• “Eat food. Not too much. Mostly plants.” - Michael Pollan

      Fact is, lots of fruit and veg is good for you. We've known it for ages, and nothing much has changed. But who can make money out of "nothing much has changed'?

      Anti-oxidants? Don't seem to do a whole lot now we've had a good look - lots of little things, sure - but it turns out that vegies are high in the stuff. So the healthy people who had high levels of anti-oxidants? They were the ones eating lots of veggies. But who buys a paper that says "breaking news: veggies are totally good for you!" ?

      Instead we got: New wonder-stuff makes you live forever!!!!@!#@@!@

      Maybe if the general reporting of science wasn't so unutterably awful, we'd do better. They often take a paper's discussion / guidance for further research as the result, or first-results (almost always overturned when we try to replicate - science is all about making mistakes then fixing them) are reported as The Truth.

      Date and time
      April 04, 2013, 11:44AM
      • No virus can grow in a system which is ph correct ,mildly alkaline,the same as sea water, no virus can pass through from one cell to another.Diet can maintain the correct ph in the body ,just like a swimming pool,with the skin being slightly more acidic than the internals and blood.However in order to maintain requires discipline,although the body will ,through homostasis ,balance itself.But with a varied diet,constantly changing ,and the overabundance of acidic foods promoted it is almost impossible.Clean water ,drunk in small quantities frequently is a convenient natural stabiliser.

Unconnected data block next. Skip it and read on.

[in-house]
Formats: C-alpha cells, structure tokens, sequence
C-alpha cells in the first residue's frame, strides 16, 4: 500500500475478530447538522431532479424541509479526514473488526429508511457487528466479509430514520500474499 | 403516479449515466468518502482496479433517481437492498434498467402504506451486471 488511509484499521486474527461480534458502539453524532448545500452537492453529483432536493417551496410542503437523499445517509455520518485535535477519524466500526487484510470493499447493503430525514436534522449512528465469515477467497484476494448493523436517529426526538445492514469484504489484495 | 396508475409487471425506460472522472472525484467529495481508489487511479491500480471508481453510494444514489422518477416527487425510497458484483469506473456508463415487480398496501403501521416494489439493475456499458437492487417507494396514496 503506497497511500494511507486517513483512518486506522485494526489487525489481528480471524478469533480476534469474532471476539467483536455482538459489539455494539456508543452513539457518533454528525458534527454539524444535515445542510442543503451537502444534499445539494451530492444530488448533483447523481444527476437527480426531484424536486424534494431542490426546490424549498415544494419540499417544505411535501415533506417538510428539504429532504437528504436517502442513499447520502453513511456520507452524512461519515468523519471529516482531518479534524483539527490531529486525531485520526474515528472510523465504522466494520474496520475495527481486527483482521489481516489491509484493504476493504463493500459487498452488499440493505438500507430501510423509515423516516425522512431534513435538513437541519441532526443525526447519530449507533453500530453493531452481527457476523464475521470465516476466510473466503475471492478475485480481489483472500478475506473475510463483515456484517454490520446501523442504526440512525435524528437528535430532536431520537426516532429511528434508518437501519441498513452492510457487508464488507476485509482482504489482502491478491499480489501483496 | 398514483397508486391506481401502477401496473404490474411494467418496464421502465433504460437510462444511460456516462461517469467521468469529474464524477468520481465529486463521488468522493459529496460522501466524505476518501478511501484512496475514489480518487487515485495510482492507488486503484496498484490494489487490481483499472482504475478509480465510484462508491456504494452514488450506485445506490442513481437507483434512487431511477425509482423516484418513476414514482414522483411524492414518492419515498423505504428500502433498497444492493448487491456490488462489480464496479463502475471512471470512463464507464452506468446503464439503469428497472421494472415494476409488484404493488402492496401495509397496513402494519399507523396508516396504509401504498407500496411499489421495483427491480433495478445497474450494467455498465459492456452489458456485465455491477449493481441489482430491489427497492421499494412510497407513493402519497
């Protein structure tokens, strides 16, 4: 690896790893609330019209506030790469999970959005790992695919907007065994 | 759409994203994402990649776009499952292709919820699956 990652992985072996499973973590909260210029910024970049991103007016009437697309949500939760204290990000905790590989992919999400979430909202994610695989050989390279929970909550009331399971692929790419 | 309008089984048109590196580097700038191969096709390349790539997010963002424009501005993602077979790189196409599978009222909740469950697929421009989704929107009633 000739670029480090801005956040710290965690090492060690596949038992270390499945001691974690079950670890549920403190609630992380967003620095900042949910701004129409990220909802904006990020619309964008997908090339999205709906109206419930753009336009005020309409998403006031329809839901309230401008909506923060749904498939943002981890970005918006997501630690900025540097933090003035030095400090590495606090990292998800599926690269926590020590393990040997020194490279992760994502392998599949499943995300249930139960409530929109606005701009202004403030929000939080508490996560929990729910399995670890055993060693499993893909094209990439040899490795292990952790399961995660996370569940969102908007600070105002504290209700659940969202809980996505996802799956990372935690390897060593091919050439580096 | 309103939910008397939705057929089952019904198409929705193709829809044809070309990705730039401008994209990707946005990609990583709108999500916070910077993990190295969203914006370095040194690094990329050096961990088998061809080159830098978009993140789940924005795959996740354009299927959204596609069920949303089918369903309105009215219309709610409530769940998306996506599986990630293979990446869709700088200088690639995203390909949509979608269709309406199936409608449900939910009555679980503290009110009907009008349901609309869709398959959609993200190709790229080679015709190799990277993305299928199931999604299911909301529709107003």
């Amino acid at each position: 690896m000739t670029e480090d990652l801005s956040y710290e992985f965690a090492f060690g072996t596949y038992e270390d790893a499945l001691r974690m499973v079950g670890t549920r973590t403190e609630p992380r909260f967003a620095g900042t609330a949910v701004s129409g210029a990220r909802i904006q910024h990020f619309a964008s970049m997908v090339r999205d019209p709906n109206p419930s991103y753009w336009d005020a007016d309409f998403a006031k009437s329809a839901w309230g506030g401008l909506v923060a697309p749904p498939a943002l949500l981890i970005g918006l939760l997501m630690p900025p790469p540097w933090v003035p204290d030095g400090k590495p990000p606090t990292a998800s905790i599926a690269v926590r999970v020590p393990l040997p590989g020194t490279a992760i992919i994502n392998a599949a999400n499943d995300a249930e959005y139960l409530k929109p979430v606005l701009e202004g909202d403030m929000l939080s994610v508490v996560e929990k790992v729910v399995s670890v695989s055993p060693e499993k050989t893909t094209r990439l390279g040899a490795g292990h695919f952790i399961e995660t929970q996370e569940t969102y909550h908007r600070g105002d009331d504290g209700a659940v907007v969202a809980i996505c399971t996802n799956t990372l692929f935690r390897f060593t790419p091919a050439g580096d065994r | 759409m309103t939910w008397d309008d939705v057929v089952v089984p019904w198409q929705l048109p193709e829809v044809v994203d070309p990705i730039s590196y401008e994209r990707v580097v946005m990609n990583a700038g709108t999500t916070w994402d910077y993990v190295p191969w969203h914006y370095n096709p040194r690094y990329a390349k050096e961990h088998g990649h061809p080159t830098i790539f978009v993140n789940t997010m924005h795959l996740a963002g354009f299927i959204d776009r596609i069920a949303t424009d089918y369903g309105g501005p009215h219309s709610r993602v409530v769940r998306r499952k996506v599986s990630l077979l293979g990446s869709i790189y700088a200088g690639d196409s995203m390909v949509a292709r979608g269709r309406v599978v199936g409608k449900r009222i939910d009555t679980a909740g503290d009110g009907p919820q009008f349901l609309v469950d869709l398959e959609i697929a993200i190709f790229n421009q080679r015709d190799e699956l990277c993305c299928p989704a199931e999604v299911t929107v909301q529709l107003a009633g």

Date and time
        April 04, 2013, 2:20PM
        • I call BS on you Kane. Prove it. You sound exactly like the type of people this article is mocking

          Date and time
          April 04, 2013, 4:21PM
        • That's very funny Kane. Are you practicing your show for the Comedy Festival?

          Date and time
          April 04, 2013, 9:03PM
        • Actually Kane, viruses are very happy to grow in physiological pH conditions (about 7.35 to 7.45). Our bodies are remarkably good at maintaining a narrow pH range; but it's more likely exogenous factors (such as drugs - both medicinal and recreational) and diseases (e.g., smoking-caused lung problems) which stuff up this pH balance. Acidic foods are handled by healthy bodies just fine!

          Date and time
          April 05, 2013, 12:52AM